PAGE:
Scientists use virtual reality to ease amputees’ pain
14 November 2006Tweet
Scientists at The University of Manchester are using 3D computer graphics to combat the pain suffered by amputees. Academics from the School of Computer Science and School of Psychological Sciences have developed a virtual reality system, which gives the illusion that a person’s amputated limb is still there.
The computer system created by Dr Stephen Pettifer and Toby Howard of the School of Computer Science, immerses patients into a life-size virtual reality world. By putting on a headset, patients will see themselves with two limbs. They can use their remaining physical limb to control the movements of a computer-generated limb, which appears in the 3D computer-generated world in the space of their amputated limb. So for example, they can use their physical right arm to control the movement of their virtual left arm. Patients have complex hand-eye coordination and can move their fingers, hands, arms, feet and legs. They can also use their virtual limb to play ball games.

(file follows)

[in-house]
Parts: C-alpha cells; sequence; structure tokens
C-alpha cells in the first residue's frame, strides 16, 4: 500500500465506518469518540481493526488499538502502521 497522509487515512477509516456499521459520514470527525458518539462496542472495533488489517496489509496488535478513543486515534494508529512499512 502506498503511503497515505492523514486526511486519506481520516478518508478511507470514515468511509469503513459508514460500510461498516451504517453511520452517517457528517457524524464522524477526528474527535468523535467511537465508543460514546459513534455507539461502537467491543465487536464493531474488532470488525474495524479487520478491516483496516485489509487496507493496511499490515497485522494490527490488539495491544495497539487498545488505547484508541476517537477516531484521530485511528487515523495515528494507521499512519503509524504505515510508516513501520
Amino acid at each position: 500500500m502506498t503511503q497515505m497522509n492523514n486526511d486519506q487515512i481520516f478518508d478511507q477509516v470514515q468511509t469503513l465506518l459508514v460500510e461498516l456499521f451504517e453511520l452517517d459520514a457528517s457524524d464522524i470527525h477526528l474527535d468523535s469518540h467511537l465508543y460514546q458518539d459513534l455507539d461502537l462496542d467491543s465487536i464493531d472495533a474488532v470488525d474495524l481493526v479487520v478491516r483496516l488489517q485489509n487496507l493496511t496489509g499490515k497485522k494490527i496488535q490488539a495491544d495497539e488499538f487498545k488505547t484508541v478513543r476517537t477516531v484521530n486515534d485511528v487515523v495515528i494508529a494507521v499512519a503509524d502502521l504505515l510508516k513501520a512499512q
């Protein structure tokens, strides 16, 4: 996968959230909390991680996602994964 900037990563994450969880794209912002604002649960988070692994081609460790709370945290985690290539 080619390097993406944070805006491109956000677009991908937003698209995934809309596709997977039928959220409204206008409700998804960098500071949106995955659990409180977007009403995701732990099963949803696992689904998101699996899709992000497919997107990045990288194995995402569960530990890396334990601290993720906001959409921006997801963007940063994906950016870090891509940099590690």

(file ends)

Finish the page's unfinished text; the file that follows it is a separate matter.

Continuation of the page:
Phantom limb pain or PLP is discomfort felt by a person in a limb that is missing due to amputation. Previous research has found that when a person’s brain is ‘tricked’ into believing they can see and move a 'phantom limb', pain can decrease.
So far, five patients living in the Manchester area – including one who has suffered from PLP for 40 years – have used the virtual reality system over several weeks in a small-scale study. This initial project has produced startling results, with four out of the five patients reporting improvement in their phantom limb pain. Some improvements were almost immediate.
The Manchester team’s findings were recently presented at a major conference in Denmark on the use of virtual reality for rehabilitation. Project leader, Dr Craig Murray of the School of Psychological Sciences, said: 'One patient felt that the fingers of her amputated hand were continually clenched into her palm, which was very painful for her. However, after just one session using the virtual system she began to feel movement in her fingers and the pain began to ease.'